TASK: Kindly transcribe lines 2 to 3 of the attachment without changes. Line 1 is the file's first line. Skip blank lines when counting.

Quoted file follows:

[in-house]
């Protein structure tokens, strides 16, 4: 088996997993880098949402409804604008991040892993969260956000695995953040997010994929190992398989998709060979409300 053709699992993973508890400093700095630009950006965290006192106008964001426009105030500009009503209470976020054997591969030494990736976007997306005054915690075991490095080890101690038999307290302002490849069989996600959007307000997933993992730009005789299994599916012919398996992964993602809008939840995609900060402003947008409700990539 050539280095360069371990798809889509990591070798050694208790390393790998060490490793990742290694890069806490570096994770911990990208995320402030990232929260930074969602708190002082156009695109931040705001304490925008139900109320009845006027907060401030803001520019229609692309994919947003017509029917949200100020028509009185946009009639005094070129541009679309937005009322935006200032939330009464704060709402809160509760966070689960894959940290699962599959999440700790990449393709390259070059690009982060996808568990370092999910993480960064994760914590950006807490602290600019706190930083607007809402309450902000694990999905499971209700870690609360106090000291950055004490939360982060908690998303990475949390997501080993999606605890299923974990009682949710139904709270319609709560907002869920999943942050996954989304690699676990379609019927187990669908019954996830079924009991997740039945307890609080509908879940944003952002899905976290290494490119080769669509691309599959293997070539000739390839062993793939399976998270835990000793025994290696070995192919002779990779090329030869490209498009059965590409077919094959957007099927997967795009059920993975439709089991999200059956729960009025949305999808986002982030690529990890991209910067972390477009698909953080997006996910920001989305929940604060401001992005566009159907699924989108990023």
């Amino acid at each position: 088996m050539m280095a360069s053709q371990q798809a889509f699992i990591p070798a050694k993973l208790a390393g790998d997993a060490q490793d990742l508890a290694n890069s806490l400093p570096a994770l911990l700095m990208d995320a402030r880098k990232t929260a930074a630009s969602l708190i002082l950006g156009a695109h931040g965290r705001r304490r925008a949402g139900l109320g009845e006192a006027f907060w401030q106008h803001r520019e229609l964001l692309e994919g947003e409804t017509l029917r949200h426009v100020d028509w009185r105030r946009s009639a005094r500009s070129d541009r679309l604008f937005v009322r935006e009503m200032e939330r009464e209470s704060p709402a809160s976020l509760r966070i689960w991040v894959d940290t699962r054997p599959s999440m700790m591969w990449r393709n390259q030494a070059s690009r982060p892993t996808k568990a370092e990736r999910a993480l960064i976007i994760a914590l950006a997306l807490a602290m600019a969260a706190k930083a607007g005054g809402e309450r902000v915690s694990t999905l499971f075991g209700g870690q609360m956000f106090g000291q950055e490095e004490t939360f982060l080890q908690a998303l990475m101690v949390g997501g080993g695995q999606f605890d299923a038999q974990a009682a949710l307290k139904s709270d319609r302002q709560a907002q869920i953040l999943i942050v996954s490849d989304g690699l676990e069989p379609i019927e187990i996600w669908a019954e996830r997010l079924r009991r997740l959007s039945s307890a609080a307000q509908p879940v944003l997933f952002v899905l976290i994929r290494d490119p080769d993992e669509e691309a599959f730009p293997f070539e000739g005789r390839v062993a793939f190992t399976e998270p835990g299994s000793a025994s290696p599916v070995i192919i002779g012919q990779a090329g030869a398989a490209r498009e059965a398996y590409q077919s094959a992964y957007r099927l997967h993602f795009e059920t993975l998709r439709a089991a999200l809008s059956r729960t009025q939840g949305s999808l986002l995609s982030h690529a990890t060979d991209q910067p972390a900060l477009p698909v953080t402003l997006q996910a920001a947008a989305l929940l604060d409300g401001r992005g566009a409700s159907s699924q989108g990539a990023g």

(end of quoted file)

């Protein structure tokens, strides 16, 4: 088996997993880098949402409804604008991040892993969260956000695995953040997010994929190992398989998709060979409300 053709699992993973508890400093700095630009950006965290006192106008964001426009105030500009009503209470976020054997591969030494990736976007997306005054915690075991490095080890101690038999307290302002490849069989996600959007307000997933993992730009005789299994599916012919398996992964993602809008939840995609900060402003947008409700990539 050539280095360069371990798809889509990591070798050694208790390393790998060490490793990742290694890069806490570096994770911990990208995320402030990232929260930074969602708190002082156009695109931040705001304490925008139900109320009845006027907060401030803001520019229609692309994919947003017509029917949200100020028509009185946009009639005094070129541009679309937005009322935006200032939330009464704060709402809160509760966070689960894959940290699962599959999440700790990449393709390259070059690009982060996808568990370092999910993480960064994760914590950006807490602290600019706190930083607007809402309450902000694990999905499971209700870690609360106090000291950055004490939360982060908690998303990475949390997501080993999606605890299923974990009682949710139904709270319609709560907002869920999943942050996954989304690699676990379609019927187990669908019954996830079924009991997740039945307890609080509908879940944003952002899905976290290494490119080769669509691309599959293997070539000739390839062993793939399976998270835990000793025994290696070995192919002779990779090329030869490209498009059965590409077919094959957007099927997967795009059920993975439709089991999200059956729960009025949305999808986002982030690529990890991209910067972390477009698909953080997006996910920001989305929940604060401001992005566009159907699924989108990023």
């Amino acid at each position: 088996m050539m280095a360069s053709q371990q798809a889509f699992i990591p070798a050694k993973l208790a390393g790998d997993a060490q490793d990742l508890a290694n890069s806490l400093p570096a994770l911990l700095m990208d995320a402030r880098k990232t929260a930074a630009s969602l708190i002082l950006g156009a695109h931040g965290r705001r304490r925008a949402g139900l109320g009845e006192a006027f907060w401030q106008h803001r520019e229609l964001l692309e994919g947003e409804t017509l029917r949200h426009v100020d028509w009185r105030r946009s009639a005094r500009s070129d541009r679309l604008f937005v009322r935006e009503m200032e939330r009464e209470s704060p709402a809160s976020l509760r966070i689960w991040v894959d940290t699962r054997p599959s999440m700790m591969w990449r393709n390259q030494a070059s690009r982060p892993t996808k568990a370092e990736r999910a993480l960064i976007i994760a914590l950006a997306l807490a602290m600019a969260a706190k930083a607007g005054g809402e309450r902000v915690s694990t999905l499971f075991g209700g870690q609360m956000f106090g000291q950055e490095e004490t939360f982060l080890q908690a998303l990475m101690v949390g997501g080993g695995q999606f605890d299923a038999q974990a009682a949710l307290k139904s709270d319609r302002q709560a907002q869920i953040l999943i942050v996954s490849d989304g690699l676990e069989p379609i019927e187990i996600w669908a019954e996830r997010l079924r009991r997740l959007s039945s307890a609080a307000q509908p879940v944003l997933f952002v899905l976290i994929r290494d490119p080769d993992e669509e691309a599959f730009p293997f070539e000739g005789r390839v062993a793939f190992t399976e998270p835990g299994s000793a025994s290696p599916v070995i192919i002779g012919q990779a090329g030869a398989a490209r498009e059965a398996y590409q077919s094959a992964y957007r099927l997967h993602f795009e059920t993975l998709r439709a089991a999200l809008s059956r729960t009025q939840g949305s999808l986002l995609s982030h690529a990890t060979d991209q910067p972390a900060l477009p698909v953080t402003l997006q996910a920001a947008a989305l929940l604060d409300g401001r992005g566009a409700s159907s699924q989108g990539a990023g």